A Book that Made Me Less Stupid

Posted by on September 26th, 2010 at 9:12 AM

Union Dues by John Sayles came out a third of a century ago and is no longer in print. When I was 18 and 19, it was my favorite novel. Runaways, radicals, policemen, union officials, crooked developers, prep school kids, Italian immigrants doing factory work — the book had everything. And there I was in my room, wondering how to catch the bus to the local movie theater.

I just took a look at the book again. Verdict: still a good novel, but definitely lighter than I thought. Sayles wrote Union Dues a little before he became a film maker, and you can see the movieness in it: not just the plentiful dialog and the scene jumps, but the heavy use of audience buttons and a certain overtidiness of character definition. Sayles knew about seeing from all sides, and as a kid I admired him for it. But whatever side he looked from, he didn’t go too far below the surface.

Back then I didn’t notice or didn’t care. Reading the book now, I feel that Schenk, the hard-nosed Leninist radical, doesn’t have much to say for himself except that he’s a hard-nosed Leninist radical; that the two cops, Vinny and Dom, spend much of their on-air time demonstrating that they are two cops and converse as such; that the two Jewish kids who have an argument are there to show us what Jewish left-wing kids sound like when they’re disagreeing about Israel. And so on. The dialog sounds like real people talking and doing so in ways specific to Black Panthers, West Virginia miners or whatever other group. But the people, though real sounding, are not always that individual (I need cues to tell Vinny and Dom apart), and the realness often comes with a bit of gloss, the extra zip you find in the lines from a decent movie.

Like growing up a little. None of the above keeps the book from being worthwhile. Pausing to note one outright clinker (the opening words to a chapter from the point of view of a prostitute: “Get-down time in the Combat Zone”), I’ll say that I’m much less embarrassed about liking this book than I am about liking My Life as a Man and The Professor of Desire when I was in high school. Whatever Roth was doing in his novels, I read the books because they were about smart-mouthed fellows who got laid. Union Dues represented a step up in maturity for me. It wasn’t about explaining yourself; it was about understanding others, one viewpoint after another. And it downplayed the fantasy side of sex. The hero became a bit of a stud by the book’s end, but that was offstage. What we saw onstage was the dumbness people bring to sex, the silly things they use it for. It wasn’t at the center of horrendous and involved psychic dilemmas, as with Roth. It was just a prop used for simple games, little dodges transparent to everyone but the people involved in them; meanwhile, the more important business of life continued. Yet sex felt good and you had to have it and everyone wanted it, which was why it came in so handy as a tool for self-deception. All of which sounded about right to me.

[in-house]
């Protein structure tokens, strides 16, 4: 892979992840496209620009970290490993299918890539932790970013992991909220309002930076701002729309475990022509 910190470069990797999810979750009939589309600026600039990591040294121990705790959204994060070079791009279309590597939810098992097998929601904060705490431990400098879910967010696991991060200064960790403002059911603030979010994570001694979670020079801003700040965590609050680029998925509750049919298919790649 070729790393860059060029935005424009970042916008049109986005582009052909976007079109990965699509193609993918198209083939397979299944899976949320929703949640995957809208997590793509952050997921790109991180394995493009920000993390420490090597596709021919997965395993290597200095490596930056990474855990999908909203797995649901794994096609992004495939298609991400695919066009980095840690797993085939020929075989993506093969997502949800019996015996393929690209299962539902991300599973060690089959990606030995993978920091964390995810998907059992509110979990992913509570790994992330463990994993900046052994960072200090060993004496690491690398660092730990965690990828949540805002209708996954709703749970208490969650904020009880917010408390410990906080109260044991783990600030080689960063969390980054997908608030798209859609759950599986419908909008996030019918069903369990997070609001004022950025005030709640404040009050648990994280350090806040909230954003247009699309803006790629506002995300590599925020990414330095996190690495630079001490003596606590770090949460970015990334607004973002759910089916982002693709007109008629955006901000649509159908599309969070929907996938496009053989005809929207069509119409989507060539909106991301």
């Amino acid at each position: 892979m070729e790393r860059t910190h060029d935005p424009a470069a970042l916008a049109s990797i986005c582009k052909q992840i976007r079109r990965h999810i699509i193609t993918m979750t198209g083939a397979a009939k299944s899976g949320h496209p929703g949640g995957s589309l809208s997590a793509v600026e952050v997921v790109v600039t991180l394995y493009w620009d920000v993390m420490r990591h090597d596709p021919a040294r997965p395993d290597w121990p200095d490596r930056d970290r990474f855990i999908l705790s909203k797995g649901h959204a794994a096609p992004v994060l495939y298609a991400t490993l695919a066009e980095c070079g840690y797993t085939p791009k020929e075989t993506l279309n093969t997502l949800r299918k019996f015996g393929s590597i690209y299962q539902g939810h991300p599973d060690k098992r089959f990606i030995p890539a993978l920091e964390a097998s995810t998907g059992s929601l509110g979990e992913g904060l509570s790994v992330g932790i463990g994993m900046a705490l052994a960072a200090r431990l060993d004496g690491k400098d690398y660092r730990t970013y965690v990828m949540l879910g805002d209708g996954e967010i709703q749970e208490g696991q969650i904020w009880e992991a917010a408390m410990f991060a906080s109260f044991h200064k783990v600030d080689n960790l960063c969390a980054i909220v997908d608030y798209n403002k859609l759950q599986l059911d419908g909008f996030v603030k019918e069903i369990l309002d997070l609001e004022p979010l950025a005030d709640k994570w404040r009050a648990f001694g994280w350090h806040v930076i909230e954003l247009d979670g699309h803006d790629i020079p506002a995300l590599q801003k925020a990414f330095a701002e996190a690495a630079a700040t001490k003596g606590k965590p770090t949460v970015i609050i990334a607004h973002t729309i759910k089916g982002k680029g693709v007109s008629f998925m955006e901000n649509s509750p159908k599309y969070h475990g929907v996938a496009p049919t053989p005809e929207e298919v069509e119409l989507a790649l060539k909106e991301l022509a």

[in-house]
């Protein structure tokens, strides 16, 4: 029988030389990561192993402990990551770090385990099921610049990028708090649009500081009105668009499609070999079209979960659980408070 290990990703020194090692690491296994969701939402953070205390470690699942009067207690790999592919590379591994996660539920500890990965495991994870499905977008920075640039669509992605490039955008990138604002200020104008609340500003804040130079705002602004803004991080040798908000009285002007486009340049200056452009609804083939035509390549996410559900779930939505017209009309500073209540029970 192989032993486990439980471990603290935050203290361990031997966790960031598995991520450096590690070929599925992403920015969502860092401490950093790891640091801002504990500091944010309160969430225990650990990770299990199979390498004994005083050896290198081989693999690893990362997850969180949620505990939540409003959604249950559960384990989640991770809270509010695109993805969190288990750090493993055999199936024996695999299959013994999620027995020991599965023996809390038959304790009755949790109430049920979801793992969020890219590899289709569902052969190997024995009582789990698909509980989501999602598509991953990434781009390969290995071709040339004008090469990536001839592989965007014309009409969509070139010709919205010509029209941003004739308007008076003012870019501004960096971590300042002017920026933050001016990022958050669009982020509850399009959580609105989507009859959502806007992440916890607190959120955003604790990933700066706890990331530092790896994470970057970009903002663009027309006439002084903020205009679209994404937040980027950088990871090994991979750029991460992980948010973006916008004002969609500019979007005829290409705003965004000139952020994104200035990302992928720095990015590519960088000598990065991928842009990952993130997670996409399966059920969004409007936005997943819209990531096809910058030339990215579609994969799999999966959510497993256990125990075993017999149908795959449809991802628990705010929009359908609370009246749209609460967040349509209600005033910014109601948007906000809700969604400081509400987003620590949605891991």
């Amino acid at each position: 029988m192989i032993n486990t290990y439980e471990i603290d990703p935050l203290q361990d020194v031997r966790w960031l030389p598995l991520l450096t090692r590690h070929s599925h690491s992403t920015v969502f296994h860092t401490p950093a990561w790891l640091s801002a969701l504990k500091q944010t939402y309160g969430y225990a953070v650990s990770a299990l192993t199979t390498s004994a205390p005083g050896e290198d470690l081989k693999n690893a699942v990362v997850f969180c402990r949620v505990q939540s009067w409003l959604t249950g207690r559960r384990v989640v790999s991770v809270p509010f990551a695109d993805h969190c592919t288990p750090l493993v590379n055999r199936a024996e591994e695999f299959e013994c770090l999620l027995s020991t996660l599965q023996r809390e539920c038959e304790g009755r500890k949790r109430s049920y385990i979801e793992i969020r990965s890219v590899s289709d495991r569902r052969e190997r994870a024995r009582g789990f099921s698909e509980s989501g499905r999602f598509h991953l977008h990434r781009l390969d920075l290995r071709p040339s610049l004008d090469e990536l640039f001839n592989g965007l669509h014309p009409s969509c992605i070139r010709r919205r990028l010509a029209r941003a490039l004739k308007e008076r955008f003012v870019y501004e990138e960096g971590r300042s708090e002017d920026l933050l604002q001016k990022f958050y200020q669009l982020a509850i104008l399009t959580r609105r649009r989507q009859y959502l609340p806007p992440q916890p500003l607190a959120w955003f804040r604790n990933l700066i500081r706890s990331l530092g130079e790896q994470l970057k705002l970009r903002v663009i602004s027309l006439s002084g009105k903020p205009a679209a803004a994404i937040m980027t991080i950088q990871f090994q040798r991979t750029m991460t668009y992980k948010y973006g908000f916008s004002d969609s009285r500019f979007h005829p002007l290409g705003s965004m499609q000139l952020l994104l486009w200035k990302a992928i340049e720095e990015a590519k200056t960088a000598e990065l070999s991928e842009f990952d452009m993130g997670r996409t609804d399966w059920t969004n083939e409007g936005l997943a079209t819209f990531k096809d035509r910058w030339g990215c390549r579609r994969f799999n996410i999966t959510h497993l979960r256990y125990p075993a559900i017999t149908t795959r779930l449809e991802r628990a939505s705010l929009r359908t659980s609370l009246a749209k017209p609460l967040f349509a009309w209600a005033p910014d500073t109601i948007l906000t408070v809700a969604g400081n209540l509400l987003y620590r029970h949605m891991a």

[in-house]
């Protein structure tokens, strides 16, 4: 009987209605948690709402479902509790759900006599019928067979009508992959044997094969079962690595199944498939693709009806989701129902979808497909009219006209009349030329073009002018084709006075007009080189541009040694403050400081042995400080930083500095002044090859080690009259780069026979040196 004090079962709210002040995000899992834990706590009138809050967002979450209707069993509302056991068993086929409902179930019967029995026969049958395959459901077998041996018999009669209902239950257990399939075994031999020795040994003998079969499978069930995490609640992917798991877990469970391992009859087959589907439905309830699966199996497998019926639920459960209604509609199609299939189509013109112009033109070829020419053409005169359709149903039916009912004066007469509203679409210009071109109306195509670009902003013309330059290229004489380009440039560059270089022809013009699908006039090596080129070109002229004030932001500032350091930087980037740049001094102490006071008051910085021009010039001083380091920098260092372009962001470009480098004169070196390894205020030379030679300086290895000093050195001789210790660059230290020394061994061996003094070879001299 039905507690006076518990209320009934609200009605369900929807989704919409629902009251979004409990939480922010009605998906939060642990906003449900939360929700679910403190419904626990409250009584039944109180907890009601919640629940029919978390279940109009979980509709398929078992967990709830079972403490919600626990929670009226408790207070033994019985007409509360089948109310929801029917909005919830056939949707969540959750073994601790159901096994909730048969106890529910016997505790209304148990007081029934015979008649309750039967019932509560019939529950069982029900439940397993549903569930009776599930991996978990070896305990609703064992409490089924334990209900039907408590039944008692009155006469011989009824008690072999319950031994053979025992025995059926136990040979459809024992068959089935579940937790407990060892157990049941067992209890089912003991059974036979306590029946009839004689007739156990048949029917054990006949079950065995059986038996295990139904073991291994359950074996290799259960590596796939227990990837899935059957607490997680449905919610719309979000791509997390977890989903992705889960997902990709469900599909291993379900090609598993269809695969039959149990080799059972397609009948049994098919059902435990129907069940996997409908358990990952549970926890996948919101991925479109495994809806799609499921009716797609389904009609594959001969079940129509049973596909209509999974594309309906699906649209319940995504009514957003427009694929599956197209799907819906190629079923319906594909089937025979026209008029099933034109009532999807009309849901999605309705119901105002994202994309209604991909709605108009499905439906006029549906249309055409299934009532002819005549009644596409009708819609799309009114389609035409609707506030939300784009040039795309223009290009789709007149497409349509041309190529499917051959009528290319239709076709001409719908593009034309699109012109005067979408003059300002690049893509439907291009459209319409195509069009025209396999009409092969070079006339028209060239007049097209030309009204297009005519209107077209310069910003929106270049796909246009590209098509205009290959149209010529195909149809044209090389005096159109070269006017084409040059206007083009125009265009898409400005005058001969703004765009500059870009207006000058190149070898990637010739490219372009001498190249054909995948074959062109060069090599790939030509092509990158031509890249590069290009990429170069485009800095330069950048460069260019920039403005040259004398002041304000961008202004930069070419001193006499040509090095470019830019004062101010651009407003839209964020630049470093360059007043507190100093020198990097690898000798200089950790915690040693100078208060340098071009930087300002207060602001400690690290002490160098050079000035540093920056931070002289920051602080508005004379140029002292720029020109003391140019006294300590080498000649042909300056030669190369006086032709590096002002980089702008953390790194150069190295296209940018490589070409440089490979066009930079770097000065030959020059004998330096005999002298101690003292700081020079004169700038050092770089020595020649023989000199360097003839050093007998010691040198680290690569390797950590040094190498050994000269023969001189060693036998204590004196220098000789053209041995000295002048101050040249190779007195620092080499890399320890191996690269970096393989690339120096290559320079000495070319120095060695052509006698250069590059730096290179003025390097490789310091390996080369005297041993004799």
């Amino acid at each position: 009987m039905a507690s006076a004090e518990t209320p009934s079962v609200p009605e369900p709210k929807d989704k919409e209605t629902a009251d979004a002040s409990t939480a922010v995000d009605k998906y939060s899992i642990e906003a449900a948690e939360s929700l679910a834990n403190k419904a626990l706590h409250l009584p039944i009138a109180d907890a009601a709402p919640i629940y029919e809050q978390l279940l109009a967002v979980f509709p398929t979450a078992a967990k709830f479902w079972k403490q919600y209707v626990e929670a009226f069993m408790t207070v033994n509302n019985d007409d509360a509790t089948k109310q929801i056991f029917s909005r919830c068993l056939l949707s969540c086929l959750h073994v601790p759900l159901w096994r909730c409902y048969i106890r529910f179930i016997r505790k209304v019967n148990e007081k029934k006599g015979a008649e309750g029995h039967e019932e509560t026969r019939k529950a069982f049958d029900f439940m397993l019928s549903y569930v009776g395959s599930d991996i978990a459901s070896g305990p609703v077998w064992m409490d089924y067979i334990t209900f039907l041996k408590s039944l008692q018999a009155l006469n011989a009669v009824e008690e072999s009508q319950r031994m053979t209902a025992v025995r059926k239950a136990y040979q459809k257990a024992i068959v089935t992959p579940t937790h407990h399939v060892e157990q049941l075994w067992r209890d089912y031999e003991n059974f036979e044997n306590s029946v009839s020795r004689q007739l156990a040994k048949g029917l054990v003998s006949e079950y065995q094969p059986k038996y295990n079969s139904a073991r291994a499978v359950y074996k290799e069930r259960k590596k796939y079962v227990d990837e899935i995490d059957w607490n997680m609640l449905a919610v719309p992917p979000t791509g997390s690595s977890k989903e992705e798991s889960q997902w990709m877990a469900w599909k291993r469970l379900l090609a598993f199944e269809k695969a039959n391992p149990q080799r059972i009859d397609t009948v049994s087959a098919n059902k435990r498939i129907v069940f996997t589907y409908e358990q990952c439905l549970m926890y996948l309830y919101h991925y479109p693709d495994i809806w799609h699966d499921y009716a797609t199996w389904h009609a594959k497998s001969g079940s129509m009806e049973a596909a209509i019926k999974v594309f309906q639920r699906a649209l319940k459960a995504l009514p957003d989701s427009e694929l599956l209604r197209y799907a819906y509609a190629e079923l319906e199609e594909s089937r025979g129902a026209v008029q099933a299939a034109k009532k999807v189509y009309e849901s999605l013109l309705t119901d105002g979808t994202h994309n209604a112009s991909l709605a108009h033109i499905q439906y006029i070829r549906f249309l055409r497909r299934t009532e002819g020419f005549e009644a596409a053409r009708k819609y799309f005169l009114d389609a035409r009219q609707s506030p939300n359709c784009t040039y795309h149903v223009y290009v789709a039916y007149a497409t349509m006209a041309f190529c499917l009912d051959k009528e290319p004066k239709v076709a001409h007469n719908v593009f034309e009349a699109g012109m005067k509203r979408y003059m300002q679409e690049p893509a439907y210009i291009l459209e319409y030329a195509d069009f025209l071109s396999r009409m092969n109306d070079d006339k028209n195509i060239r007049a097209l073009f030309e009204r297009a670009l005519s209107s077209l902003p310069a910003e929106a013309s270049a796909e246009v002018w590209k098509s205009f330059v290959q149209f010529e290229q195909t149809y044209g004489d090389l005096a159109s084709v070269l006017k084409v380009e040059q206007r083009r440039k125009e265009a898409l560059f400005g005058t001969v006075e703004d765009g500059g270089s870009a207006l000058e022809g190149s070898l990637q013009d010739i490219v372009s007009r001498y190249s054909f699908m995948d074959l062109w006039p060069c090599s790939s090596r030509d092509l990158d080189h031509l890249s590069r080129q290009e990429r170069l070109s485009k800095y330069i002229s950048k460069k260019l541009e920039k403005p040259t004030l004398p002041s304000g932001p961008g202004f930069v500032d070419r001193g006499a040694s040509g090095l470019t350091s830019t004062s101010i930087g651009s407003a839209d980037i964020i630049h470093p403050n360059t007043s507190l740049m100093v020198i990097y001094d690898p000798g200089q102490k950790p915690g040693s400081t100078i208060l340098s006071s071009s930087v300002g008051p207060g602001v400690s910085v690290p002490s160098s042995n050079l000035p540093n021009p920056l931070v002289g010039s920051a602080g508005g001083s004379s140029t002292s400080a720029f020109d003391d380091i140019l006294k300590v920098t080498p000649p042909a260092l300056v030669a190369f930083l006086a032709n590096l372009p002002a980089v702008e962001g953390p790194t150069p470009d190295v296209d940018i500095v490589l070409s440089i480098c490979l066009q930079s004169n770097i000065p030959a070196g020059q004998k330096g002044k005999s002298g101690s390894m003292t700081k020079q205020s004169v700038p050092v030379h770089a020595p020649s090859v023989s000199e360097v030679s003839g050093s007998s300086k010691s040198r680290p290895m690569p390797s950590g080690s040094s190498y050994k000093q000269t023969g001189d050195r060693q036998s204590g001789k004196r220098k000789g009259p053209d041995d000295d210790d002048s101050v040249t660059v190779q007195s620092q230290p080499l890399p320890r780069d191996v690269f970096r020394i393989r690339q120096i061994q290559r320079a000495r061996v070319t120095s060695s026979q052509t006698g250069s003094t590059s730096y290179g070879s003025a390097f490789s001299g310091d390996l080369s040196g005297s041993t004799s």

Grant Parke’s song. I mentioned that the characters in Union Dues tend to have snappy dialog. Sayles is, or was, a bit of a wise guy, somebody who gets a laugh from seeing thru authority’s lies and the baby-ism of the middle-class left (Sayles himself being a working-class leftist). But he’s serious about the underlying matters at hand: justice, poverty, the need for self-respect. Most of his characters have smart-mouth tendencies, but the full-time wise guys are all missing a gear from their psyches. They don’t know how to care, so everything is a joke to them.